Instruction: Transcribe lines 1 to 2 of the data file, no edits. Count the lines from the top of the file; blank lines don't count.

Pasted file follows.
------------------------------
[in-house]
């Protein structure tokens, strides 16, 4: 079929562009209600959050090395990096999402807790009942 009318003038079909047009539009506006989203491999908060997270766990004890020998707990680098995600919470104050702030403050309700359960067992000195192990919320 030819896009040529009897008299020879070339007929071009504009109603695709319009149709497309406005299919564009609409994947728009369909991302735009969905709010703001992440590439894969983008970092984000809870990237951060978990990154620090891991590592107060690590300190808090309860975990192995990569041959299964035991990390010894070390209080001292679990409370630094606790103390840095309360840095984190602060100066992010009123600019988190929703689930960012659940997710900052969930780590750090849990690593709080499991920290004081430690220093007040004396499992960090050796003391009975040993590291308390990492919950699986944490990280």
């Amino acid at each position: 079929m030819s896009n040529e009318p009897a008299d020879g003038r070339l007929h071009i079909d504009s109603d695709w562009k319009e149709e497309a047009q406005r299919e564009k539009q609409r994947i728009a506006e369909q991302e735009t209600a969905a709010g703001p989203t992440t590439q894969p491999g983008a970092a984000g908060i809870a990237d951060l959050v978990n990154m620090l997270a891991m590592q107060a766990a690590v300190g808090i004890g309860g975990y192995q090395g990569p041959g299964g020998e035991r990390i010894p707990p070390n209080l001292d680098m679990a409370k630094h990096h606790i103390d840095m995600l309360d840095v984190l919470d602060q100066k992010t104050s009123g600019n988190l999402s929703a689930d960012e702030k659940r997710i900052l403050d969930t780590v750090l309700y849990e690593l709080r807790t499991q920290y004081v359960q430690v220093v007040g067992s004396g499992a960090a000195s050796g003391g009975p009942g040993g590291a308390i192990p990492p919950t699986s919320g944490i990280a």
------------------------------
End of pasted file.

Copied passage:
[in-house]
């Protein structure tokens, strides 16, 4: 079929562009209600959050090395990096999402807790009942 009318003038079909047009539009506006989203491999908060997270766990004890020998707990680098995600919470104050702030403050309700359960067992000195192990919320 030819896009040529009897008299020879070339007929071009504009109603695709319009149709497309406005299919564009609409994947728009369909991302735009969905709010703001992440590439894969983008970092984000809870990237951060978990990154620090891991590592107060690590300190808090309860975990192995990569041959299964035991990390010894070390209080001292679990409370630094606790103390840095309360840095984190602060100066992010009123600019988190929703689930960012659940997710900052969930780590750090849990690593709080499991920290004081430690220093007040004396499992960090050796003391009975040993590291308390990492919950699986944490990280």